This summer’s garden has proven a challenge in timing. The lettuce came up too quickly, the tomatoes took too long, I have no idea whether the beets will ever mature. The peas looked like they were doing well, but have started to dry out ever since I increased the watering time. Maybe they are drowning again? The bell peppers seem to be on target, and the lemon cucumbers continue to thrive. Continue reading
I feel like an idiot. This morning, I took a good look behind the leafy veil of the mystery squash plants and solved one of the mysteries: the multi-tasking plant is not multi-tasking at all. It is not producing both zucchini and pumpkins. What I saw was so self-explanatory that I’ll just put up the pictures: Continue reading
Oddly, all that grief with the drip system made me want to try something more ambitious: a hose-less drip system. One, I would like to know exactly how much water I am giving to the peppers, and two, I would rather not have a hose running across the driveway to be abused by passing car tires. The plan would make use of a sad little apple tree that has mysteriously survived despite being overwhelmed by a sun-greedy scrub oak. I would hang a container of water on the tree and have gravity propel the water through cleverly arranged hoses to its proper destination.
The plan never came to fruition. The tree, upon closer inspection, seemed unlikely to be able to hold up more than a couple soda cans full of water. Then I realized that there is a perfectly good faucet in a stall at the back of the barn that would work for a drip system without the hose being run over every day. I went out and got a new drip timer, a fancy one with multiple settings and a digital readout. Then I realized I would have to work with the big hoses to set up a new system. I have not done that before. Valves and joints and things like that seemed daunting. Continue reading
It is ironic that I am late to start blogging about the garden this season, since I started planting so much earlier. Actually, it makes perfect sense. I am feeling lazy. Not so lazy that I would not do a garden– I want to eat it, I just don’t want to spend so much time on it.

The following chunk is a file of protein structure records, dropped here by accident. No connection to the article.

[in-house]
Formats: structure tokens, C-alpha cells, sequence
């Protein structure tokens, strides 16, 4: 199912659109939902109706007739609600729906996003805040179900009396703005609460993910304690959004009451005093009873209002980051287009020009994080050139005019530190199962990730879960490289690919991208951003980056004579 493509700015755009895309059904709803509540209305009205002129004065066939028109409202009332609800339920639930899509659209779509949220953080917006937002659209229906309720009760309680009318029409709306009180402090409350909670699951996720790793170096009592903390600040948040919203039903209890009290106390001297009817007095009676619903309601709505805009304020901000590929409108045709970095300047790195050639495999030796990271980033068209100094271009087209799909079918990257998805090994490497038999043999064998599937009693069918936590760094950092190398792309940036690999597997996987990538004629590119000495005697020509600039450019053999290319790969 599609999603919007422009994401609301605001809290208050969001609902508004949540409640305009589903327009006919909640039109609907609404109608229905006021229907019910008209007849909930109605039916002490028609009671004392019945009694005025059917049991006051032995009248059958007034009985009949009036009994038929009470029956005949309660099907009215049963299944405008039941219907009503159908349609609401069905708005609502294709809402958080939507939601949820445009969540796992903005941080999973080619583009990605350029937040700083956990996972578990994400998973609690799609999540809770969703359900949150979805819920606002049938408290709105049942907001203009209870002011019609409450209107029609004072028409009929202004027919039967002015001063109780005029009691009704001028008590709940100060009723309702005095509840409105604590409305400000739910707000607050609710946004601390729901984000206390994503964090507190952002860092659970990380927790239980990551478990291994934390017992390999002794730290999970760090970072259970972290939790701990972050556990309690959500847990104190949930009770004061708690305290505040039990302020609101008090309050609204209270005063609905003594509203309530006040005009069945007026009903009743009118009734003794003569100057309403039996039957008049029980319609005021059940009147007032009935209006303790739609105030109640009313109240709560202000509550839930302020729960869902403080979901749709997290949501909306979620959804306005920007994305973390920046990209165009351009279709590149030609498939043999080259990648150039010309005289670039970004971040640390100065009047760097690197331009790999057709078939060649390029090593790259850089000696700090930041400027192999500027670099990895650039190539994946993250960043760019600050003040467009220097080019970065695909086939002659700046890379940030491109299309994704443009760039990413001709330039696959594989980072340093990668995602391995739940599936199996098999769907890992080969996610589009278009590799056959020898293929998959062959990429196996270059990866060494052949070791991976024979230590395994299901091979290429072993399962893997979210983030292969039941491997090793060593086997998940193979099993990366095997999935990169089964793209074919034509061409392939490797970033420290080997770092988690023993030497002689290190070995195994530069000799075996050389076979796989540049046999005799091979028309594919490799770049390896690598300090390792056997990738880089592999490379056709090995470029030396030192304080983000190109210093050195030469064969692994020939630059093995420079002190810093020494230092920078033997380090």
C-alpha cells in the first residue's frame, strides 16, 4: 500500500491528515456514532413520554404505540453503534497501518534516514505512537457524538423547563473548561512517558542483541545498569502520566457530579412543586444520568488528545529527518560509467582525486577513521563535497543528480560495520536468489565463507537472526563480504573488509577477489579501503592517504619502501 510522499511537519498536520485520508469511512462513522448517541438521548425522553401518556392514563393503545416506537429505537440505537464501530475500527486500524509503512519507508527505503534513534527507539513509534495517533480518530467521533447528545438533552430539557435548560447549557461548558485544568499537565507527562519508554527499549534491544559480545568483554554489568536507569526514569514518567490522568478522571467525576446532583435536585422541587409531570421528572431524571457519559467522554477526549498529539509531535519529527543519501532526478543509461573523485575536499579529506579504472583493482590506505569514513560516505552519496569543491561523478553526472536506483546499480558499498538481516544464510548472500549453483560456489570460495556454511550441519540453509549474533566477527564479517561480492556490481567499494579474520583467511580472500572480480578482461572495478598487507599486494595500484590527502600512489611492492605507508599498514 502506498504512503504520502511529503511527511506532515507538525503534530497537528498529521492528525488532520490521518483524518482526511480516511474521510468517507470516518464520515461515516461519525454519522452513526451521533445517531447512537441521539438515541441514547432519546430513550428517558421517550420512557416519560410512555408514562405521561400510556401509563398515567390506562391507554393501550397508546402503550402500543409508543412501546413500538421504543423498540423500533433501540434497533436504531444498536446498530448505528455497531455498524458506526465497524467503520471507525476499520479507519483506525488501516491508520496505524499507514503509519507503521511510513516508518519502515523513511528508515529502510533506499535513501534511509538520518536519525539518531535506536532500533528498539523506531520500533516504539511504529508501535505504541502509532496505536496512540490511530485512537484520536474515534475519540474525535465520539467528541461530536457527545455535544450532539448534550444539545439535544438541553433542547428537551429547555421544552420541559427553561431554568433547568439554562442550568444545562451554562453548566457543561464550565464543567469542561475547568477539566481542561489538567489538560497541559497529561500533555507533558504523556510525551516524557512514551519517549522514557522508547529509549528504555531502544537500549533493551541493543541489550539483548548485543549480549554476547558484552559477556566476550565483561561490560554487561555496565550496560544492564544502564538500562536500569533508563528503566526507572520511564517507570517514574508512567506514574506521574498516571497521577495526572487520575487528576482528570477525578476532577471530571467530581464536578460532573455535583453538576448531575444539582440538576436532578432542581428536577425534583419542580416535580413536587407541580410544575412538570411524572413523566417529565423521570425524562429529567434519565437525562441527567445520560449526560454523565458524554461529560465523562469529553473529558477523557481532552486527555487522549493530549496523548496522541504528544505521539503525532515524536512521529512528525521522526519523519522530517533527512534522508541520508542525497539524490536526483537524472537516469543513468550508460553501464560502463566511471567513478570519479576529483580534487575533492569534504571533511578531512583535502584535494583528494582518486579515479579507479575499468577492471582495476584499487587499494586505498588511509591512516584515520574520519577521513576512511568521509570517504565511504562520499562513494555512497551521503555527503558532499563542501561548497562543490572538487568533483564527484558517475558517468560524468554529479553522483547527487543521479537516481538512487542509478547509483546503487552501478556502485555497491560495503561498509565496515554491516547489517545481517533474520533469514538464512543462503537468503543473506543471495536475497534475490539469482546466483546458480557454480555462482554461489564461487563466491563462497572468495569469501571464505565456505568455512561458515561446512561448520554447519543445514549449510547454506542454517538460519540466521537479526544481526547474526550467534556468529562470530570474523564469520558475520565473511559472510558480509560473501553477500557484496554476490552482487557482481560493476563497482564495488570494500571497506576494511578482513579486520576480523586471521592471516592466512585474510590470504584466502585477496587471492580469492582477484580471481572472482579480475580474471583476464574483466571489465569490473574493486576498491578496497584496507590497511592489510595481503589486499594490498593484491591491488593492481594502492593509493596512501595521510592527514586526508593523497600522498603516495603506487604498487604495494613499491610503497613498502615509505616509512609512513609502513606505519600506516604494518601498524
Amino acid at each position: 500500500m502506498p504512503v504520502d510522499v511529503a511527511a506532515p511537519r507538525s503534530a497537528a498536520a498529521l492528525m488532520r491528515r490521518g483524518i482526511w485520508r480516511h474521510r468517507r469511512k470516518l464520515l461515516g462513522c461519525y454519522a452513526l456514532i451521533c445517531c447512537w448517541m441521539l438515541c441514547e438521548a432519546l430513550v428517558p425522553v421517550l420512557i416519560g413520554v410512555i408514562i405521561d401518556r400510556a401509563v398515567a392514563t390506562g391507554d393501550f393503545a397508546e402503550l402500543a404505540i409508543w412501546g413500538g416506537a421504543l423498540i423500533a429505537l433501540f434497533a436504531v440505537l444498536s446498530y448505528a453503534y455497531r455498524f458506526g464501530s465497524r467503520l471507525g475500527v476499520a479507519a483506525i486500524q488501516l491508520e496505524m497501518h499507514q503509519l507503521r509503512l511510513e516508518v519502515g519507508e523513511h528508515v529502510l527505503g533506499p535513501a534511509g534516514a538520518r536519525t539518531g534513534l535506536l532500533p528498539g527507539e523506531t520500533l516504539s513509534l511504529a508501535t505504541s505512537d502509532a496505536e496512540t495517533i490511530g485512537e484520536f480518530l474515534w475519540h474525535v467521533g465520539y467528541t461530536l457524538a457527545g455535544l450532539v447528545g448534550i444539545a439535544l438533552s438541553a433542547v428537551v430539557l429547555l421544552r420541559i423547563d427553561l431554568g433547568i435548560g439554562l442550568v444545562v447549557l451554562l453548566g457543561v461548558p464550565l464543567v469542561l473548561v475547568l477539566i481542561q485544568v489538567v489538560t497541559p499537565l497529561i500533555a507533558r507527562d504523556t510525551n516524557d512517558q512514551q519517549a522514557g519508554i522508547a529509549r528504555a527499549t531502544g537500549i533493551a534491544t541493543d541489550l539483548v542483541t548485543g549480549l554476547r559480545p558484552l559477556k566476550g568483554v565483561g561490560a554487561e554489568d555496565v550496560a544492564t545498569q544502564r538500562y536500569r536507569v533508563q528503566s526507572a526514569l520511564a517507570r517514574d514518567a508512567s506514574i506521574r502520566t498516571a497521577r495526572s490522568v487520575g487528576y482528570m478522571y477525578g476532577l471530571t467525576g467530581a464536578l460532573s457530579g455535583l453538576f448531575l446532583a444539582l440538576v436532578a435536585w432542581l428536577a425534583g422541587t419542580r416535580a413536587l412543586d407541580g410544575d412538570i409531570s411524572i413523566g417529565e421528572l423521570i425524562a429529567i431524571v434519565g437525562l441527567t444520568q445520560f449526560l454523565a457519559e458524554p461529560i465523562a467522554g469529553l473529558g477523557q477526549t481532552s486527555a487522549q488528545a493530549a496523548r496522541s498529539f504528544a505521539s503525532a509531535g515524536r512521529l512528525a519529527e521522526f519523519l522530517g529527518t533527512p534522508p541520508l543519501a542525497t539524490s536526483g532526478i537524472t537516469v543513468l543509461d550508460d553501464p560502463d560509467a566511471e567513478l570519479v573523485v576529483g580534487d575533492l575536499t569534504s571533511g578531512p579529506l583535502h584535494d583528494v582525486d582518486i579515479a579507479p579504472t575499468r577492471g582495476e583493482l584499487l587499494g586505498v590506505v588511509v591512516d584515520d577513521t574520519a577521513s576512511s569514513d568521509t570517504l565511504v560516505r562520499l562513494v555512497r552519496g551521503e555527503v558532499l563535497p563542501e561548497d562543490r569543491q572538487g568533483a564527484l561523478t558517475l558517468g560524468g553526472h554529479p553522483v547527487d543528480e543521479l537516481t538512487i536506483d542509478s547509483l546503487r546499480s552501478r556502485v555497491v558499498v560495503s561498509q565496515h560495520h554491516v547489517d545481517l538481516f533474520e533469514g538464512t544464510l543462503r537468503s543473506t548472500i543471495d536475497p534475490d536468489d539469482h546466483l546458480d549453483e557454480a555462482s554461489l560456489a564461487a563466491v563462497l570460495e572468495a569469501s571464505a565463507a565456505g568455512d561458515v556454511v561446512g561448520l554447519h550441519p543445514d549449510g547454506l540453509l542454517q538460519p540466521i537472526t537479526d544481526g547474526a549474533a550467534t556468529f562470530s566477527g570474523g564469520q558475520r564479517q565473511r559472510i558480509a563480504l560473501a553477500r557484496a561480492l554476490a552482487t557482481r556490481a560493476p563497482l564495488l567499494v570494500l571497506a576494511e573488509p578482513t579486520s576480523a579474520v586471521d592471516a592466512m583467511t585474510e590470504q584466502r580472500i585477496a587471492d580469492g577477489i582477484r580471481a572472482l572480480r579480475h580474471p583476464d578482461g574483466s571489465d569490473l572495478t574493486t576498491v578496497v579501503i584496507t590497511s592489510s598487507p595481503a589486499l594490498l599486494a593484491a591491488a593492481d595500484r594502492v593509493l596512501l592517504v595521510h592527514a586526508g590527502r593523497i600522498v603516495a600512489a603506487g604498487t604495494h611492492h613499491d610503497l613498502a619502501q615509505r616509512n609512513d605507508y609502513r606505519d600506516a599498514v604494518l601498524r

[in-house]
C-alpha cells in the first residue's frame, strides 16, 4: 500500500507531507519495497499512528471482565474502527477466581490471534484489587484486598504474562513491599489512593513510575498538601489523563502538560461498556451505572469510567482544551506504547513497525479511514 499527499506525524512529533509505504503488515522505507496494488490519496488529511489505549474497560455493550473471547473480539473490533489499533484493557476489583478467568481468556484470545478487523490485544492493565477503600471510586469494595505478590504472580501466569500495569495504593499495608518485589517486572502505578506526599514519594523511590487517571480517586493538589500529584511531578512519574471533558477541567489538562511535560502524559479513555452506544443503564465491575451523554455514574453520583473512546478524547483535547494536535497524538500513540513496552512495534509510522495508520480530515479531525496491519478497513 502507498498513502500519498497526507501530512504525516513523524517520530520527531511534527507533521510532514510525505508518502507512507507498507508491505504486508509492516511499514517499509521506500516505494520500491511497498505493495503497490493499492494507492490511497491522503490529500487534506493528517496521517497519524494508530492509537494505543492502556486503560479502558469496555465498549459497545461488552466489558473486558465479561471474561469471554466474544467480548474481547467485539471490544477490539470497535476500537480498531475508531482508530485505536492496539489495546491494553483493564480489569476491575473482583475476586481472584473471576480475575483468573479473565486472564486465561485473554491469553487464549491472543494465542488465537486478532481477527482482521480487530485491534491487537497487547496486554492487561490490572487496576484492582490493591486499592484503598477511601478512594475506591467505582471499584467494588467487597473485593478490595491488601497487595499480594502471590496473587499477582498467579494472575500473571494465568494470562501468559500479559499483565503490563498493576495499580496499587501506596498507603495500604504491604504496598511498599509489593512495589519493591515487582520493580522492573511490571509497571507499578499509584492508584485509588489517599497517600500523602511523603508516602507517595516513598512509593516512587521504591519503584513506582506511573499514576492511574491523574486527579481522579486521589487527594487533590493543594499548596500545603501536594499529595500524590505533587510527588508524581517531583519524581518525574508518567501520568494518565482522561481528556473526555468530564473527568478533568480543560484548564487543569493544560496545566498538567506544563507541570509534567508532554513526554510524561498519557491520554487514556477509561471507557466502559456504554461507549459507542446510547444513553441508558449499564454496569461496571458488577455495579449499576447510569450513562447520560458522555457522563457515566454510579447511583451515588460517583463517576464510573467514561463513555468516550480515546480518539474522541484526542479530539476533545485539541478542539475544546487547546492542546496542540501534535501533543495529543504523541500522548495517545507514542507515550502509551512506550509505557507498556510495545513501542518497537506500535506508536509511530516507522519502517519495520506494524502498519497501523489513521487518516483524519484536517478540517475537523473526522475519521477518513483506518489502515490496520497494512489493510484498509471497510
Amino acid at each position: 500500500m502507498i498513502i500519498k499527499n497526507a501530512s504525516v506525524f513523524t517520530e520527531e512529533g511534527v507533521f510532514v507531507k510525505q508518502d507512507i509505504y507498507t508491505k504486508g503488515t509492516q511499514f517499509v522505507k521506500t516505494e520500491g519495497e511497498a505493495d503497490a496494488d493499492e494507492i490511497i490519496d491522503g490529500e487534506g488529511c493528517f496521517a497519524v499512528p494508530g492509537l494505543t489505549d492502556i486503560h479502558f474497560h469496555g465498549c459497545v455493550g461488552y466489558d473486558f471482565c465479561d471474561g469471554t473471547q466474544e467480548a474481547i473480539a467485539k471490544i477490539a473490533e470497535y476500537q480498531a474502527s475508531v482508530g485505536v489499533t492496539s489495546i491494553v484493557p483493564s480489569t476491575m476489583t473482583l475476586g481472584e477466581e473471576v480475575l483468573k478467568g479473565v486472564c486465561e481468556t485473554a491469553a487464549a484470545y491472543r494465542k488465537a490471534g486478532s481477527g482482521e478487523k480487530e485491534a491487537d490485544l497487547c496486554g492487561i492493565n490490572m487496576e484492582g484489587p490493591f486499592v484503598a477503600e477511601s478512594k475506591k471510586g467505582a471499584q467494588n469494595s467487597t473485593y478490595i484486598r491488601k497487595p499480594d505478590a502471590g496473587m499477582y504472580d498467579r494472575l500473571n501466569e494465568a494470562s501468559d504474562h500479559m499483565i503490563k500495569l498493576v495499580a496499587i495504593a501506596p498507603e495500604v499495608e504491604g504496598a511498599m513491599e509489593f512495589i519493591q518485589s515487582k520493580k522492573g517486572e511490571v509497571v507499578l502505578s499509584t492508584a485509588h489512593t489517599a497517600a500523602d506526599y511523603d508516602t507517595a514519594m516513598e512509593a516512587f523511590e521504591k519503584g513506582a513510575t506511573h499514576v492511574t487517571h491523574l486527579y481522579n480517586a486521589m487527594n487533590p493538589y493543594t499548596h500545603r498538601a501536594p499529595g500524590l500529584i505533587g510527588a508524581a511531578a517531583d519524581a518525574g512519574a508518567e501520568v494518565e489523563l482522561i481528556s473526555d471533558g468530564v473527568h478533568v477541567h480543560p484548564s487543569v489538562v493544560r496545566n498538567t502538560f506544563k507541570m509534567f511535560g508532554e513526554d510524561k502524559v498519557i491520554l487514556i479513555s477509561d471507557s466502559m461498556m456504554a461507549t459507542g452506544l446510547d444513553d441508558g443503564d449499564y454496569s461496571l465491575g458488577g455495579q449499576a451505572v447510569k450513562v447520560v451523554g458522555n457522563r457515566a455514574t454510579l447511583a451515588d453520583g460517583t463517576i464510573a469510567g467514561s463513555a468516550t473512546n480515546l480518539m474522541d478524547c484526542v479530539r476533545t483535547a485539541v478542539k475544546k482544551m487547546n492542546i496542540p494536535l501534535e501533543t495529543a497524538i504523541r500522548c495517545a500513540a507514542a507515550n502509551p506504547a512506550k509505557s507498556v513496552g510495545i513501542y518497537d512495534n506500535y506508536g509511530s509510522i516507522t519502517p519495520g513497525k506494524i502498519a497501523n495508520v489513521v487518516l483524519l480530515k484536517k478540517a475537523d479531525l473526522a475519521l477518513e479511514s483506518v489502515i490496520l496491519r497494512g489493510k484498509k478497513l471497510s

Has it really only been nine weeks? I suppose I am becoming impatient, and progress now seems painfully slow. It is going as slowly as ever, but also as quickly. It’s all a matter of perspective.
I have gotten better at finding the zucchini, but I have discovered that it is very difficult to pick them when they grow out of the base of the plant. I distinctly recall picking zucchini from my parents’ garden, where it hung in the middle or near the end of a vine. Mine seem to all be springing up right from the base of the plant, so I have to decide whether to break the end of the squash off, or break branches at the base. I have done the former so far. Continue reading
I am a terrible zucchini farmer. The first I saw of a bunch of perfectly edible zucchini was in a frying pan at my mother’s house. She had gone out and found several ready to pick where I had failed to find any. Therefore, I have taken a bunch of photos of the zucchini plants so that I might study them more closely and see if I can see something in a photo that I miss in the three-dimensional world. All I can see with the plants in front of me are these great big yellow flowers: